Hello! On Wednesday, we released a new zine: **How Integers and Floats Work**!

You can get it for $12 here: https://wizardzines.com/zines/integers-floats, or get an 13-pack of all my zines here.

Here’s the cover:

### the table of contents

Here’s the table of contents!

Now let’s talk about some of the motivations for writing this zine!

### motivation 1: demystify binary

I wrote this zine because I used to find binary data really impenetrable. There are all these 0s and 1s! What does it mean?

But if you look at any binary file format, most of it is integers! For example, if you look at the DNS parsing in Implement DNS in a Weekend, it’s all about encoding and decoding a bunch of integers (plus some ASCII strings, which arguably are also arrays of integers).

So I think that learning how integers work in depth is a really nice way to get started with understanding binary file formats. The zine also talks about some other tricks for encoding binary data into integers with binary operations and bit flags.

### motivation 2: explain floating point

The second motivation was to explain floating point. Floating point is pretty weird! (see [examples of floating point problems]() for a very long list)

And almost all explanations of floating point I’ve read have been really math and notation heavy in a way that I find pretty unpleasant and confusing, even though I love math more than most people (I did a pure math degree) and am pretty good at it.

We spent weeks working on a clearer explanation of floating point with minimal math jargon and lots of pictures and I think we got there. Here’s one example page, on the floating point number line:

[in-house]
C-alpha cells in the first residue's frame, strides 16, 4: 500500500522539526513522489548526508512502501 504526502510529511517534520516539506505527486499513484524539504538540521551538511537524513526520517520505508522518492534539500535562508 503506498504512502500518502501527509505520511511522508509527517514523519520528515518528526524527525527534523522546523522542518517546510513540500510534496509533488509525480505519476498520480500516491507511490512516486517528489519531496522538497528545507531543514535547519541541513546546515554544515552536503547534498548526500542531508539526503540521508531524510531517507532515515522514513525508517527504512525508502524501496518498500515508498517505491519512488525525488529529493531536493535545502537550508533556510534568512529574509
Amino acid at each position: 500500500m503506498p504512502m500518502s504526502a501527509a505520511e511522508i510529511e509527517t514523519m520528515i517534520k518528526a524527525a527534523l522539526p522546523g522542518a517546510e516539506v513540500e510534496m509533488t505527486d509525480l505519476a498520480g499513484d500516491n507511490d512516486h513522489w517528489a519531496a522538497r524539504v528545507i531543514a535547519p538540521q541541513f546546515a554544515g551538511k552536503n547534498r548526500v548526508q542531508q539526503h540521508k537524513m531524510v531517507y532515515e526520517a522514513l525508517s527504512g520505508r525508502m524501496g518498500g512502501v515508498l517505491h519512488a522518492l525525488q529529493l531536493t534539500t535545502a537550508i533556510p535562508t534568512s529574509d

### it comes with a playground: memory spy!

One of my favourite ways to learn about how my computer represents things in memory has been to use a debugger to look at the memory of a real program.

But C debuggers like gdb are pretty hard to use at first! So Marie and I made a playground called Memory Spy. It runs a C debugger behind the scenes, but it provides a much simpler interface – there are a bunch of very simple example C programs, and you can just click on each line to view how the variable on that line is represented in memory.

Here’s a screenshot:

Memory Spy is inspired by Philip Guo’s great Python Tutor.

### float.exposed is great

When doing demos and research for this zine, I found myself reaching for float.exposed a lot to show how numbers are encoded in floating point. It’s by Bartosz Ciechanowski, who has tons of other great visualizations on his site.

I loved it so much that I made a clone called integer.exposed for integers (with permission), so that people could look at integers in a similar way.

### some blog posts I wrote along the way

Here are a few blog posts I wrote while thinking about how to write this zine:

- examples of floating point problems
- examples of problems with integers
- some possible reasons for 8-bit bytes

### you can get a print copy shipped to you!

There’s always been the option to print the zines yourself on your home printer.

But this time there’s a new option too: you can get a print copy shipped to you! (just click on the “print version” link on this page)

The only caveat is print orders will ship in **August** – I
need to wait for orders to come in to get an idea of how many I should print
before sending it to the printer.

### people who helped with this zine

I don’t make these zines by myself!

I worked with Marie LeBlanc Flanagan every morning for 5 months to clarify explanations and build memory spy.

The cover is by Vladimir Kašiković, Gersande La Flèche did copy editing, Dolly Lanuza did editing, another friend did technical review.

Stefan Karpinski gave a talk 10 years ago at the Recurse Center (I even blogged about it at the time) which was the first explanation of floating point that ever made any sense to me. He also explained how signed integers work to me in a Mastodon post a few months ago, when I was in the middle of writing the zine.

And finally, I want to thank all the beta readers – 60 of you read the zine and left comments about what was confusing, what was working, and ideas for how to make it better. It made the end product so much better.

### thank you

As always: if you’ve bought zines in the past, thank you for all your support over the years. I couldn’t do this without you.